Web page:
n. pl. cost·mar·ies
A Eurasian perennial herb (Tanacetum balsamita syn. Chrysanthemum balsamita) in the composite family, having aromatic foliage sometimes used for potpourri, tea, or flavoring.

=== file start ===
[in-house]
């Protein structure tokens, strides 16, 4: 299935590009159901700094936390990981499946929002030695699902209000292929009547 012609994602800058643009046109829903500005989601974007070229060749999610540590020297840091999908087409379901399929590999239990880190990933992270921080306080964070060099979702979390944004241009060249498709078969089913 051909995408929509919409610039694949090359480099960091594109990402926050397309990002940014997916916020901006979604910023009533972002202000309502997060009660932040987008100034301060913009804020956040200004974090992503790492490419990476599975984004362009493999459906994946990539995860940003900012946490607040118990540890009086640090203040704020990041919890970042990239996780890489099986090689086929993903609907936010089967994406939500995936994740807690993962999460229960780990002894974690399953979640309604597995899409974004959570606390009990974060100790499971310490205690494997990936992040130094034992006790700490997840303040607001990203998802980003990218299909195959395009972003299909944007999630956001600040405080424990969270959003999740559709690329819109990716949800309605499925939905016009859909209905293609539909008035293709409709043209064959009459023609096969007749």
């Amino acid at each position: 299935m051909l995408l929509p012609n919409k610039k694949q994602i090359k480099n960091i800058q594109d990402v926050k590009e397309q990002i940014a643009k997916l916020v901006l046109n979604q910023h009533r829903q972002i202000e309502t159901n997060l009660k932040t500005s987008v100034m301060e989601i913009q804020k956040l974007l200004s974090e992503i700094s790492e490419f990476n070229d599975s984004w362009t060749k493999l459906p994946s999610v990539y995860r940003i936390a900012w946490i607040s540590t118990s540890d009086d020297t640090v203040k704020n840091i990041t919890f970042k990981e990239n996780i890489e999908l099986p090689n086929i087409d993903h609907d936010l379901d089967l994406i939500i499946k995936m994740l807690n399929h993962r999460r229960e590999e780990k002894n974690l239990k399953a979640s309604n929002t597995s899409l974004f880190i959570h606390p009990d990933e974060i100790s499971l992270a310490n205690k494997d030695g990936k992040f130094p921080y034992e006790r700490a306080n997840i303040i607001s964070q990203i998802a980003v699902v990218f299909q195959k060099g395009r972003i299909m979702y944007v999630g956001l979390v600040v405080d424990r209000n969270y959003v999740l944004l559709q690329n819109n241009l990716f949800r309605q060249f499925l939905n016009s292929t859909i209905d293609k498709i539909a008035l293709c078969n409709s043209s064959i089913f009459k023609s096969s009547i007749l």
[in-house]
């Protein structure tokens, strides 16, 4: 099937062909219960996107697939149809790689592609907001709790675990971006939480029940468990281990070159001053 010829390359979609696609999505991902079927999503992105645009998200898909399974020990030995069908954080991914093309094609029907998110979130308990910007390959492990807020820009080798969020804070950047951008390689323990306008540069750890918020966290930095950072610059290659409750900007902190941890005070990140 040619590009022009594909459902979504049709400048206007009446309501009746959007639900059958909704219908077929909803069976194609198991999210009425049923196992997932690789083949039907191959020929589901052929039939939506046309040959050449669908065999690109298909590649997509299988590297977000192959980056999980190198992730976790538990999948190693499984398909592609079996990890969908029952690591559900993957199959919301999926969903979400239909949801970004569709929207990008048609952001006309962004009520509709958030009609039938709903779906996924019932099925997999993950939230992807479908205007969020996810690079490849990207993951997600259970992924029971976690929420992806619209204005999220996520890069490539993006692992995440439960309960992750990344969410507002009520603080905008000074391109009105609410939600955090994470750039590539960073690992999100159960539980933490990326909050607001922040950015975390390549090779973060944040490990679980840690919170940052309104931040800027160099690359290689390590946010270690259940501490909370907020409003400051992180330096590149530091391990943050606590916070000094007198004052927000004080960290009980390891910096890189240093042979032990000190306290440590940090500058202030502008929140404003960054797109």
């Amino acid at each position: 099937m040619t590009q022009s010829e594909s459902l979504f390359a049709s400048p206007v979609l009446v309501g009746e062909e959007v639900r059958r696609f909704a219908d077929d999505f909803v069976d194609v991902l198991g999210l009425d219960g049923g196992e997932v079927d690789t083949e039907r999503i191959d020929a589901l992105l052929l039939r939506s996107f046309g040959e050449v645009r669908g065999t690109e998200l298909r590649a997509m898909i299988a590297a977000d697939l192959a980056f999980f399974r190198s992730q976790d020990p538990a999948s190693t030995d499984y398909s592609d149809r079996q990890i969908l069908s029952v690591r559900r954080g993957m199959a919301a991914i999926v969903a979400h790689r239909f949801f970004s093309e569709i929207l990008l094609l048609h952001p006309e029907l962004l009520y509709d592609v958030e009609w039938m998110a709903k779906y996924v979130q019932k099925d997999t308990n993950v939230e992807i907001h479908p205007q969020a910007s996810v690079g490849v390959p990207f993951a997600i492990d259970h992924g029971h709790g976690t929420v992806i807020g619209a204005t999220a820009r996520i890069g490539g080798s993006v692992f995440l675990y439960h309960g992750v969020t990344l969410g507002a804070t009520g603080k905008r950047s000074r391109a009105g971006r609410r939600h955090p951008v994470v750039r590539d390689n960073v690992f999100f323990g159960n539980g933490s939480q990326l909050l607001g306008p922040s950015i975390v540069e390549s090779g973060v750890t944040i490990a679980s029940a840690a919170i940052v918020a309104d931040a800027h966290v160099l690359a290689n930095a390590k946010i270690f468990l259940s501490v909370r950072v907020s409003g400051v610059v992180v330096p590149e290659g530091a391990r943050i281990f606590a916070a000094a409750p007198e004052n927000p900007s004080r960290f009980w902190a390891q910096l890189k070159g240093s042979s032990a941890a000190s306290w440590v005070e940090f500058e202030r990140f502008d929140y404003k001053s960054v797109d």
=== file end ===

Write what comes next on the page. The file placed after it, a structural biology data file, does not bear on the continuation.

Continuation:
[Middle English costmarie : cost, costmary (from Old English, from Medieval Latin costus, from Latin costum, the Himalayan plant Saussurea costus having fragrant roots used in incense and perfumery, from Greek kostos, from Sanskrit kuṣṭhaḥ, probably of non-Indo-European origin) + Marie, Mary (perhaps after Mary, the mother of Jesus (in reference to the many traditional household and medicinal uses of costmary's aromatic leaves), or Mary Magdalene, traditionally depicted as anointing the feet of Jesus with fragrant unguent (in reference to the specific use of costmary to scent water for bathing the feet)).]
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